With reference to FIG. 4, a perspective view of an active laminar flow control arrangement 400 looking at the inner surface 314 of outer skin 312 with a plenum panel omitted for clarity purposes is illustrated, in accordance with various embodiments. Inner surface 314 may be coupled to plurality of stiffeners 382 and plurality of stringers 384. Outer skin 312 may comprise a perforated area comprising a plurality of perforations 390 whereby inner surface 314 is placed in fluid communication with outer surface 313 (see FIG. 3).

In various embodiments, plurality of stiffeners 382, plurality of stringers 384, and inner surface 314 of outer skin 312 may define one or more cavities, such as cavity 322 and cavity 324. Cavity 322 and cavity 324 may be in fluid communication with outer surface 313 (see FIG. 3) via perforations 390.

A plurality of adhesive fasteners 326 may be coupled to inner surface 314 of outer skin 312. Plurality of adhesive fasteners 326 may be disposed entirely inward from outer skin 312. Stated differently, adhesive fasteners 326 do not extend into outer skin 312, in accordance with various embodiments. A plurality of adhesive fasteners 327 may be coupled to inner surface 314 of outer skin 312 plurality of stiffeners 382 and plurality of stringers 384. Plurality of fasteners 327 may be similar to plurality of fasteners 326. Sheer forces may be transferred between panel 430 and outer skin 312 via fasteners 326. Sheer forces may be transferred between panel 430 and plurality of stiffeners 382 and plurality of stringers 384 via fasteners 327.

With combined reference to FIG. 5A and FIG. 5B a section view of active laminar flow control arrangement 400 when viewing from the inner surface 314 of outer skin 312 with a plenum panel (“panel”) 430 in the installed position is illustrated, in accordance with various embodiments. Panel 430 may comprise a longitudinal wall 434. Panel 430 may comprise one or more division walls (i.e., division wall 428a, division wall 428b, division wall 428c, and division wall 428d) extending from longitudinal wall 434 towards outer skin 312. Longitudinal wall 434 may be spaced apart from outer skin 312 by division walls 428a, 428b, 428c, 428d. The division walls 428a, 428b, 428c, 428d may extend substantially orthogonal from longitudinal wall 434. The division walls 428a, 428b, 428c, 428d may extend substantially parallel with respect to one another.

A strip of sealant 446 may be disposed on each of the division walls (i.e., division wall 428a, division wall 428b, division wall 428c, and/or division wall 428d). Each strip of sealant 446 may be disposed between the associated division wall 428a, 428b, 428c, 428d and inner surface 314. In various embodiments, sealant 346 is a class-B sealant such as a polysulfide-based sealant for example.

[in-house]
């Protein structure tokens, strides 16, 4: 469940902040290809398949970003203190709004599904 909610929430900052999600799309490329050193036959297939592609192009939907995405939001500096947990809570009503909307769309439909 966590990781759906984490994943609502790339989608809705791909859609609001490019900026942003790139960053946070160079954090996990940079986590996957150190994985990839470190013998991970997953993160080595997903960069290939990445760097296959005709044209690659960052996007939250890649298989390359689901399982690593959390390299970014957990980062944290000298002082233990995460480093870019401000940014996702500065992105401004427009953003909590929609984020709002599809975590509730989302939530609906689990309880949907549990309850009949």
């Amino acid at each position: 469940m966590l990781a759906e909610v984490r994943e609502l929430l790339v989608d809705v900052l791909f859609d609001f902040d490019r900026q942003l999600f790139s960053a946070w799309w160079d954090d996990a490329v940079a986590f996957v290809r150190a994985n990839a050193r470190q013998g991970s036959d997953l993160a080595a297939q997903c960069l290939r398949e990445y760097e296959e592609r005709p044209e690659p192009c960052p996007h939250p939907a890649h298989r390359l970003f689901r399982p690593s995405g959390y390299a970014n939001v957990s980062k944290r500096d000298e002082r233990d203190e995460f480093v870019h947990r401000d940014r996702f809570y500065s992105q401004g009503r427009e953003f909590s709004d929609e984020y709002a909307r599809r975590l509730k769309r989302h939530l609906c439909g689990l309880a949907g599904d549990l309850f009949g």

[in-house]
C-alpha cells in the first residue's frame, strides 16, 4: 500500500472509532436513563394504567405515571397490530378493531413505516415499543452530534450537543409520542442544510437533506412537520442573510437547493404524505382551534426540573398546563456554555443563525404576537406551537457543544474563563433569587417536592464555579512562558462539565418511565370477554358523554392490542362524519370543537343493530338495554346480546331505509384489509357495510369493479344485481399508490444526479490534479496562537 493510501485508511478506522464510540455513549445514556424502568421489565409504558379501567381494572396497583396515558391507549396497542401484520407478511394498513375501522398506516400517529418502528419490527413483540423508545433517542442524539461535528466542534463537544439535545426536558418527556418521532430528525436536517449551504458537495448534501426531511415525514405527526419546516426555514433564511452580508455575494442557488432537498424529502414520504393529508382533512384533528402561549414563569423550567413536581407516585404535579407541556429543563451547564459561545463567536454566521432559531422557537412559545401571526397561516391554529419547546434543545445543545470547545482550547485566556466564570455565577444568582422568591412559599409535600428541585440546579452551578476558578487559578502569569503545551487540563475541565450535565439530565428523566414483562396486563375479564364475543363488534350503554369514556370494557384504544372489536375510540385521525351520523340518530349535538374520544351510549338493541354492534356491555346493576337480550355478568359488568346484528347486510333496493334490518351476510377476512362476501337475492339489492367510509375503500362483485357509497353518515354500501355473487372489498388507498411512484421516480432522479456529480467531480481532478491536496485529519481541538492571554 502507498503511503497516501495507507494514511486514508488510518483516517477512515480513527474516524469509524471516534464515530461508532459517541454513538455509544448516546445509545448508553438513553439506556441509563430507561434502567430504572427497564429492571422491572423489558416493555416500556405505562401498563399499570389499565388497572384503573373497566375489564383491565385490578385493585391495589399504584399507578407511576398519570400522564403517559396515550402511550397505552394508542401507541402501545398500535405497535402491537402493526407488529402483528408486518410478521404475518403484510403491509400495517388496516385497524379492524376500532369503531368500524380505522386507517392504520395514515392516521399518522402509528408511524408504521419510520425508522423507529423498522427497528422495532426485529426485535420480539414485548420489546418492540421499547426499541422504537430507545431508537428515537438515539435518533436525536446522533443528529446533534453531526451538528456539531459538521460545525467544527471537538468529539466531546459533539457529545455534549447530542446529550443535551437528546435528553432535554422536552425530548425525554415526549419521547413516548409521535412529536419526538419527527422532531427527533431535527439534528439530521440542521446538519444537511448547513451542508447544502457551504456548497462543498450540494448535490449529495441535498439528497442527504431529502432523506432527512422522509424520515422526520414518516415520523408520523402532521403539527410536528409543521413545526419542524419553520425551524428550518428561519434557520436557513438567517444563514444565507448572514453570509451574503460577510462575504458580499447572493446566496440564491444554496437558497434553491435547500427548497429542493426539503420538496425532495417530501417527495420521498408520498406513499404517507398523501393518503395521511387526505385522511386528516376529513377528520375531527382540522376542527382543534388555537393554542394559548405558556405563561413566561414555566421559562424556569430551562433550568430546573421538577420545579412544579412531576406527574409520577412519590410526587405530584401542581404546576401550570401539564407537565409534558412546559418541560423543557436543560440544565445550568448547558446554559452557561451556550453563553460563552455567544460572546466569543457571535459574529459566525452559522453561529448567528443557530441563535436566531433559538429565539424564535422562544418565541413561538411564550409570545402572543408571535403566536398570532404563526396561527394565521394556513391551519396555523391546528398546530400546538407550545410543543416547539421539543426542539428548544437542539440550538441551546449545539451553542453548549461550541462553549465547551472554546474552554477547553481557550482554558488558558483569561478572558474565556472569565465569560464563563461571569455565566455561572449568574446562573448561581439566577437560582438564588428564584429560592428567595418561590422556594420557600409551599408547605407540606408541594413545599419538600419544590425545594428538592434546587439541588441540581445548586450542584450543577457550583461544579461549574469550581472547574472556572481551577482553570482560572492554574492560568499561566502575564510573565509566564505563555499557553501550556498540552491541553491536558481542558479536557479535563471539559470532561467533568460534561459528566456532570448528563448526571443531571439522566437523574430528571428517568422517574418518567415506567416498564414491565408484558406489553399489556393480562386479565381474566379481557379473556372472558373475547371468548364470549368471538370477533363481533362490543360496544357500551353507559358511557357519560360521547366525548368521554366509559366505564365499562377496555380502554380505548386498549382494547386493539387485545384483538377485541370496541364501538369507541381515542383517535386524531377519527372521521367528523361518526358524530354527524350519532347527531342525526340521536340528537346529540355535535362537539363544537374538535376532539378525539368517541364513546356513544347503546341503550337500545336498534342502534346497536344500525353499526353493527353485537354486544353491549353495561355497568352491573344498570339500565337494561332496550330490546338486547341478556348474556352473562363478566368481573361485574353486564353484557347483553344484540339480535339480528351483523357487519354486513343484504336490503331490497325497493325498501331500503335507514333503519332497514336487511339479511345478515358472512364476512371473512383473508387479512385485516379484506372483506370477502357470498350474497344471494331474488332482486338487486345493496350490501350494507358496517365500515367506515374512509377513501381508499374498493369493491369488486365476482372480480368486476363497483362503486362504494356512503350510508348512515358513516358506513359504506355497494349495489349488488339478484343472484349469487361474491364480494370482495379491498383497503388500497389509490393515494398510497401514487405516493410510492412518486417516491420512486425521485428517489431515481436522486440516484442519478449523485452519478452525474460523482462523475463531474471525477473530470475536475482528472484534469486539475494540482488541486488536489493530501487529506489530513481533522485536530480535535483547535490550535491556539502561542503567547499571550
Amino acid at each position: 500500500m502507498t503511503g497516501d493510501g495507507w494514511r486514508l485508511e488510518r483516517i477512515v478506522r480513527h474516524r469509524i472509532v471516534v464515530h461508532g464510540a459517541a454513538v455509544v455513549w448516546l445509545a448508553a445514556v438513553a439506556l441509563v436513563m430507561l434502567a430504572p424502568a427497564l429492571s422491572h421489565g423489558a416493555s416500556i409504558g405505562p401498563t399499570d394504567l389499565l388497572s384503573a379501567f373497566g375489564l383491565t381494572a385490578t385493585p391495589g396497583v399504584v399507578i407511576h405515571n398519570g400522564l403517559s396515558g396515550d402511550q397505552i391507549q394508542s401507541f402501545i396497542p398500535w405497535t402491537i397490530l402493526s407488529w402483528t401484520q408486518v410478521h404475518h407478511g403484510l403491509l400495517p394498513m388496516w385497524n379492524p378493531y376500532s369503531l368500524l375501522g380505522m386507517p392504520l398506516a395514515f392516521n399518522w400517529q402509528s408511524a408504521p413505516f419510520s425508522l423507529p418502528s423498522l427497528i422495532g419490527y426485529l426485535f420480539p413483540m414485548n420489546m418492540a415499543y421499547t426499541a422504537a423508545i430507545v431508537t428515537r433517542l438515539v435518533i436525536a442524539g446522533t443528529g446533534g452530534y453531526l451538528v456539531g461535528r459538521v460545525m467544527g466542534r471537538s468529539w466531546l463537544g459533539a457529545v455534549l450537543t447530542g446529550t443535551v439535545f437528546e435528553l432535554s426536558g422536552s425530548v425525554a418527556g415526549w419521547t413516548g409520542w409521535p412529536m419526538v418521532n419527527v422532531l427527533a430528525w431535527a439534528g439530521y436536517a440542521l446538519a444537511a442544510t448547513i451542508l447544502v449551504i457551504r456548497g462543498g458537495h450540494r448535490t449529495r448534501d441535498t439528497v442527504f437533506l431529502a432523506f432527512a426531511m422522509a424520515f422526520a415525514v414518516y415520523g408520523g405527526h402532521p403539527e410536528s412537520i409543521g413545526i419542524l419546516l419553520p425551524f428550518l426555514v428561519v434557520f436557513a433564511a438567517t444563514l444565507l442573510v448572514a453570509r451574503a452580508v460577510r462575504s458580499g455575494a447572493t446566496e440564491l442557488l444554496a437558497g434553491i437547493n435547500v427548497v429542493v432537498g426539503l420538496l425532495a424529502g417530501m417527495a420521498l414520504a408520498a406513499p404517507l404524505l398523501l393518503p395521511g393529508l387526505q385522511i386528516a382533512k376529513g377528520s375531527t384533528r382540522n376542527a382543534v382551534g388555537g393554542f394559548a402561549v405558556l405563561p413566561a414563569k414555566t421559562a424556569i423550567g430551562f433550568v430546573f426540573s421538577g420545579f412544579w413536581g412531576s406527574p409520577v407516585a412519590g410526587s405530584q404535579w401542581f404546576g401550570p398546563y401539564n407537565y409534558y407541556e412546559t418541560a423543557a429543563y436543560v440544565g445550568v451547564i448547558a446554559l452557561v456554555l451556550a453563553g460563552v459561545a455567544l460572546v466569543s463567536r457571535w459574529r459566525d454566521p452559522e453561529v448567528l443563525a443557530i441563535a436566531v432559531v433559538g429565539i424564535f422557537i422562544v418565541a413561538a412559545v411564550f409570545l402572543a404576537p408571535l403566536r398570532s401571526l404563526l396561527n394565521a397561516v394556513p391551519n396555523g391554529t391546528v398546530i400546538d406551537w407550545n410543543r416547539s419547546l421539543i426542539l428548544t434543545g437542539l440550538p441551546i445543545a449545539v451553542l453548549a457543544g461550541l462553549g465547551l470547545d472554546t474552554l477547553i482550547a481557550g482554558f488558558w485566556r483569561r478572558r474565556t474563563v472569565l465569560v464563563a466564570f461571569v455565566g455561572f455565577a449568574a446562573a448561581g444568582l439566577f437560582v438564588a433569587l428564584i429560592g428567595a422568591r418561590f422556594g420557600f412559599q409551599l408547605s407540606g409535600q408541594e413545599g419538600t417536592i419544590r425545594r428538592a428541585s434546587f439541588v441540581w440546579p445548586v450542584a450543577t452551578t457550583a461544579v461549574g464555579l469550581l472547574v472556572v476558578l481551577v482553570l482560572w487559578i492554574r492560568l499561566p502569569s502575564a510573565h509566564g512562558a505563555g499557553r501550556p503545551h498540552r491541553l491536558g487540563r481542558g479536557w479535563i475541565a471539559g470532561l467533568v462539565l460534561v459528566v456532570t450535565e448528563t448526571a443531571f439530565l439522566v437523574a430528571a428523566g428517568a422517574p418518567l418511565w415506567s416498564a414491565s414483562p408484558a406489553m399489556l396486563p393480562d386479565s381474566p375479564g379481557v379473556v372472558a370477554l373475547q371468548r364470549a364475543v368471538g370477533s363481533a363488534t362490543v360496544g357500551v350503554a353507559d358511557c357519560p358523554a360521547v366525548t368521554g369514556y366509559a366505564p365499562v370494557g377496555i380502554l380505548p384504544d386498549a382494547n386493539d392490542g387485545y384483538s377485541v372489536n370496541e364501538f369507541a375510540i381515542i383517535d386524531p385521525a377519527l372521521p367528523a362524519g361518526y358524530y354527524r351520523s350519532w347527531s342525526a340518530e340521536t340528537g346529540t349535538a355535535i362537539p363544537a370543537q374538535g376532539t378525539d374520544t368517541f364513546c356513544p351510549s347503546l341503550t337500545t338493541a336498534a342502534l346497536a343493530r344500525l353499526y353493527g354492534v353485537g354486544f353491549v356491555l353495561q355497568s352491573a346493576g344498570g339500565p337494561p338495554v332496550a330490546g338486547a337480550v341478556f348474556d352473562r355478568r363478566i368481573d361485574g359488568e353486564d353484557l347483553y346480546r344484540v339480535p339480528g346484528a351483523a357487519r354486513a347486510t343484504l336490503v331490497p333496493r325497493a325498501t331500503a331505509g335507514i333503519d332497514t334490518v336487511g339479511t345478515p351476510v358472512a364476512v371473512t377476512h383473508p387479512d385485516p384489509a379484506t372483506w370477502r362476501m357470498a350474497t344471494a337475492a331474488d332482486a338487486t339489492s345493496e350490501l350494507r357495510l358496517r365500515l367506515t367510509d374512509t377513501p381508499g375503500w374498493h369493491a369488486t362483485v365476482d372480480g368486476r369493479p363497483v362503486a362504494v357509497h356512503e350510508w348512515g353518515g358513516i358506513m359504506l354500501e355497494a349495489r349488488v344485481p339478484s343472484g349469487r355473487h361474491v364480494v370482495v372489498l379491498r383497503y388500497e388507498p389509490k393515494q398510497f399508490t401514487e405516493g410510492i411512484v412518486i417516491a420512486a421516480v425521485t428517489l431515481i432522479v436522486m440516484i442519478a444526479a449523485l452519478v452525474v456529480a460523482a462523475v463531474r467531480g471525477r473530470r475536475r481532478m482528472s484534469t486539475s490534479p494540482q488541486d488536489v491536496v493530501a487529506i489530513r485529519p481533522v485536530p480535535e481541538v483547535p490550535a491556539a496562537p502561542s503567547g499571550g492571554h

The division walls 428a, 428b, 428c, 428d may divide cavity 422 and/or cavity 424 into a plurality of plenums (e.g., plenum 440a, plenum 440b, plenum 440c, plenum 440d, plenum 440e, and plenum 4400. Division wall 428a may divide cavity 422 into plenum 440a and plenum 440b. Division wall 428b may divide cavity 422 into plenum 440b and plenum 440c. Division wall 428c may divide cavity 424 into plenum 440d and plenum 440e. Division wall 428d may divide cavity 424 into plenum 440e and plenum 440f In various embodiments, the division walls are oriented parallel with stiffeners 382.

Laminar flow control arrangement 400 may receive a flow of air through the perforations 390 of outer skin 312 into each plenum (e.g., plenum 340a, plenum 340b, plenum 340c, plenum 340d, plenum 340e, and plenum 340f). In various embodiments, the pressure of air in each plenum varies.

In various embodiments, with particular focus on FIG. 5A, panel 430 may comprise a plurality of indentations 432 extending from longitudinal wall 434 to the end 398 of division walls 428a, 428b, 428c, 428d. Plurality of indentations 432 may provide access to plurality of fasteners 326. In this regard, plurality of indentations 432 may be configured (e.g., sized) to accommodate plurality of fasteners 326. Plurality of indentations 432 may intersect division walls 428a, 428b, 428c, 428d.